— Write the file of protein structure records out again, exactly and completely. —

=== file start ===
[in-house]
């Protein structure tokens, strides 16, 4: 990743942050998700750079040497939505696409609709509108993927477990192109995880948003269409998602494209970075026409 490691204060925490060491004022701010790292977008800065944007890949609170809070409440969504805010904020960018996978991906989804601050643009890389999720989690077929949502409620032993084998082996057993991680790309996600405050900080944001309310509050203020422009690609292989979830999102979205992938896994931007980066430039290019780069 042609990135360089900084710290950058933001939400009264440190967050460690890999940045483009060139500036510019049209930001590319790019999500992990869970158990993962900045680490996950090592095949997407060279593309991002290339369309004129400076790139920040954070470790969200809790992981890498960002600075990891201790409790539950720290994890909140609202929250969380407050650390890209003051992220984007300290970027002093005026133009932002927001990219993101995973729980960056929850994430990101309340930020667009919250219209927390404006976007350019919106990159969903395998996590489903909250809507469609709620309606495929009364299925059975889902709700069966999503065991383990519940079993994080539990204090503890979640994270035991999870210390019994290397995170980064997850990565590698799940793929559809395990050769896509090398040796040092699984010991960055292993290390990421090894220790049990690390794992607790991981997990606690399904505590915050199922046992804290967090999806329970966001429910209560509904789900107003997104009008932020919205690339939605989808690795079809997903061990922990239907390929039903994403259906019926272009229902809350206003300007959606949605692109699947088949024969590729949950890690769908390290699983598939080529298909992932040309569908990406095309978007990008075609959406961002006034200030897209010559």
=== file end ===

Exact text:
[in-house]
């Protein structure tokens, strides 16, 4: 990743942050998700750079040497939505696409609709509108993927477990192109995880948003269409998602494209970075026409 490691204060925490060491004022701010790292977008800065944007890949609170809070409440969504805010904020960018996978991906989804601050643009890389999720989690077929949502409620032993084998082996057993991680790309996600405050900080944001309310509050203020422009690609292989979830999102979205992938896994931007980066430039290019780069 042609990135360089900084710290950058933001939400009264440190967050460690890999940045483009060139500036510019049209930001590319790019999500992990869970158990993962900045680490996950090592095949997407060279593309991002290339369309004129400076790139920040954070470790969200809790992981890498960002600075990891201790409790539950720290994890909140609202929250969380407050650390890209003051992220984007300290970027002093005026133009932002927001990219993101995973729980960056929850994430990101309340930020667009919250219209927390404006976007350019919106990159969903395998996590489903909250809507469609709620309606495929009364299925059975889902709700069966999503065991383990519940079993994080539990204090503890979640994270035991999870210390019994290397995170980064997850990565590698799940793929559809395990050769896509090398040796040092699984010991960055292993290390990421090894220790049990690390794992607790991981997990606690399904505590915050199922046992804290967090999806329970966001429910209560509904789900107003997104009008932020919205690339939605989808690795079809997903061990922990239907390929039903994403259906019926272009229902809350206003300007959606949605692109699947088949024969590729949950890690769908390290699983598939080529298909992932040309569908990406095309978007990008075609959406961002006034200030897209010559």